In short: IoT startup Pycom announced an upcoming Kickstarter campaign for a wearable solution that could extend the capabilities of modern connectivity technologies to turn every smartphone user into a node on a global mesh network. The solution is comprised of three parts, including a Pylife application and PyGo multi-use wearable devices that join to create what the company refers to as a PyMesh Network. PyGo is a connectivity hub measuring just 41 x 12.5 x 24mm that can be snapped into secondary accessories such as a key fob, jewelry, carabiner clip, wristband, or clip-on and which houses components for connecting across five different network types. Joined with the Pylife application, that will allow users to create a private mesh network with each device acting as a node.
That means that without any data connection available, users will be able to interact as though they have one with as many as 200 users in a single private mesh network. Each node has an effective range set at just short of 7.5 miles and can also be connected anonymously to a public network comprised of PyGo devices external to the private network when that range isn't enough. Not only does that extend the range as far out as the number of other Pylife users in a given area. The device includes both WiFi and cellular connectivity too. So the range can effectively extend indefinitely, allowing text messages, location data, reminders, alerts, and even images with sufficiently small file sizes to be sent where no network would ordinarily be available.
Background: Pycom is looking to utilize a combination of connectivity platforms already used for IoT, such as WiFi, BLE, LTE-M Cellular, and LPWAN to provide customers with a way to stay connected to a group of people or the world. So, in effect, the company is bringing solutions already in place or in the works for enterprise and city management into a single package catering to a more general audience. Like those other networks, this isn't just meant for people either. Pycom says that its solution can be attached to people, objects, or pets as a way to keep track of them in real time or as a way to be more interactive in a local community. For example, if a pet goes missing, the app can not only track the animal for between two and five days thanks to its wirelessly charged battery. Users have the option of sending an alert more widely to other PyGo and Pylife users who might be nearby asking for help while still maintaining some anonymity if desired. Worn as a wristband, it might also be used to remind an elderly relative or child about medication or to complete a chore thanks to its built-in OLED display.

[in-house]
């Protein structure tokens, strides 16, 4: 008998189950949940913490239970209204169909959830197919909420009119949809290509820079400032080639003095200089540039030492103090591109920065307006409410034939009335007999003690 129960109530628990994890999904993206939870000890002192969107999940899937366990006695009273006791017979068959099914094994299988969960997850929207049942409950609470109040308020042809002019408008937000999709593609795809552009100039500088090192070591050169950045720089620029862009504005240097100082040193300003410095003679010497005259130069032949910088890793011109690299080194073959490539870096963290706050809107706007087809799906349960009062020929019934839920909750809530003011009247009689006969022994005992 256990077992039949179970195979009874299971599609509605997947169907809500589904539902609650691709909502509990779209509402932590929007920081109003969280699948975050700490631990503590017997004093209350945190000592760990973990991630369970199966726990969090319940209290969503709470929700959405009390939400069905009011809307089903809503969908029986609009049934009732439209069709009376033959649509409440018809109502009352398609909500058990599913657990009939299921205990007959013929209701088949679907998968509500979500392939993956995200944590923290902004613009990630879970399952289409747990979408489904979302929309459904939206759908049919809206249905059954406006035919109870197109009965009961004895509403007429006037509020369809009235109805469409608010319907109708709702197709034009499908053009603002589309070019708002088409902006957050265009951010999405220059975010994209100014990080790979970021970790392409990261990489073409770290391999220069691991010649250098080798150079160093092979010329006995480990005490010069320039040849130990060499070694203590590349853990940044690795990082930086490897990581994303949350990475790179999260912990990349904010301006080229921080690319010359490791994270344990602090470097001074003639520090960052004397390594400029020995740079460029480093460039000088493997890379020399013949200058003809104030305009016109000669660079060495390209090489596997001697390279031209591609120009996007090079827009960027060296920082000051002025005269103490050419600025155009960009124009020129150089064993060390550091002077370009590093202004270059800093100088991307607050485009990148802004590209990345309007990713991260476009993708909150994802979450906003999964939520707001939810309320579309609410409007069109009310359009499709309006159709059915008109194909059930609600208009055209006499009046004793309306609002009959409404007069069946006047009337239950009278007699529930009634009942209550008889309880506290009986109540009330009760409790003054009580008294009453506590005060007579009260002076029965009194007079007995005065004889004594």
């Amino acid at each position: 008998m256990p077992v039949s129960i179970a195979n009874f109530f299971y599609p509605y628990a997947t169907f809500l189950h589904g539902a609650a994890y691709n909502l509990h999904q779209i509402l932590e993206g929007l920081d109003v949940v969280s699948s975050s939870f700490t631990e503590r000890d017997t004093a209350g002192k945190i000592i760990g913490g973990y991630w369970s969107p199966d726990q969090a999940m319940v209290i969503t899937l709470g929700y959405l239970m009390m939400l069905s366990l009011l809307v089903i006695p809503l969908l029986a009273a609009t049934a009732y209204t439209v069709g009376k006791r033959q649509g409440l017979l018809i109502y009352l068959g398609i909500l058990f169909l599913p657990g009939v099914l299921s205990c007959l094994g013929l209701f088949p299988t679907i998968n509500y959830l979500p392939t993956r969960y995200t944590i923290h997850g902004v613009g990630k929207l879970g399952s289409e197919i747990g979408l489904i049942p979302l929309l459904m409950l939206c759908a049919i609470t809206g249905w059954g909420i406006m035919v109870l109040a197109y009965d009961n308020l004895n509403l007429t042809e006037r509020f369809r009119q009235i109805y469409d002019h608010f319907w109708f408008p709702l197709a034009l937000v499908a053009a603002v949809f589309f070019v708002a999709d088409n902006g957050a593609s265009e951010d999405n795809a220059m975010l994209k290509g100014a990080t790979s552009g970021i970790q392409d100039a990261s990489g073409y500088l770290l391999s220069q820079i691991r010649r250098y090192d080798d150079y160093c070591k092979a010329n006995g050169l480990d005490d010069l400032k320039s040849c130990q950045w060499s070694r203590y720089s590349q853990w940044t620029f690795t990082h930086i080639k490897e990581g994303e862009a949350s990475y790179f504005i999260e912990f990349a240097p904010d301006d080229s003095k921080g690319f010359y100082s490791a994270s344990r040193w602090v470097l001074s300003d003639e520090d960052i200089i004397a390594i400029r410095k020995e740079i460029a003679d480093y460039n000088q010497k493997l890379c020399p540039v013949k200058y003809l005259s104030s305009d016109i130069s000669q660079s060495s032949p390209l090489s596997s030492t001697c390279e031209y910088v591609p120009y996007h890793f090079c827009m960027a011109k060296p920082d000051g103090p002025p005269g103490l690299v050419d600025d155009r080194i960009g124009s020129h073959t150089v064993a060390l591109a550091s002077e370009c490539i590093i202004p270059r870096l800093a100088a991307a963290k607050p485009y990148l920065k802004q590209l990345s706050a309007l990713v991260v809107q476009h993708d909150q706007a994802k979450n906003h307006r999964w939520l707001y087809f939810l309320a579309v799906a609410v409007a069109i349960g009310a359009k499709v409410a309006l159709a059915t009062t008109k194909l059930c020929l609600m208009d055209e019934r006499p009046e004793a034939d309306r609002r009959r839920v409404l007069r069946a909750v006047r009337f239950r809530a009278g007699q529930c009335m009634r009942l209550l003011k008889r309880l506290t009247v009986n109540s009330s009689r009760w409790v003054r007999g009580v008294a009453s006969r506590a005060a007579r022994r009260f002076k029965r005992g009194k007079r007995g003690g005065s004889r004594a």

Impact: The PyGo devices are expected to cost $39 for the PyGo1 without cellular connectivity options or $75 for PyGo2 with those options intact. Those are discounted prices intended only for the Kickstarter campaign and the price jumps to $53 or $86, respectively, for those who opt to include an accessory clip and wireless charger. Setting aside privacy and data security concerns that could arise from this type of IoT connectivity solution, whether or not that price intrigues enough buyers to accelerate Pylife and PyGo into the mainstream remains to be seen. The Kickstarter campaign is set to start in November.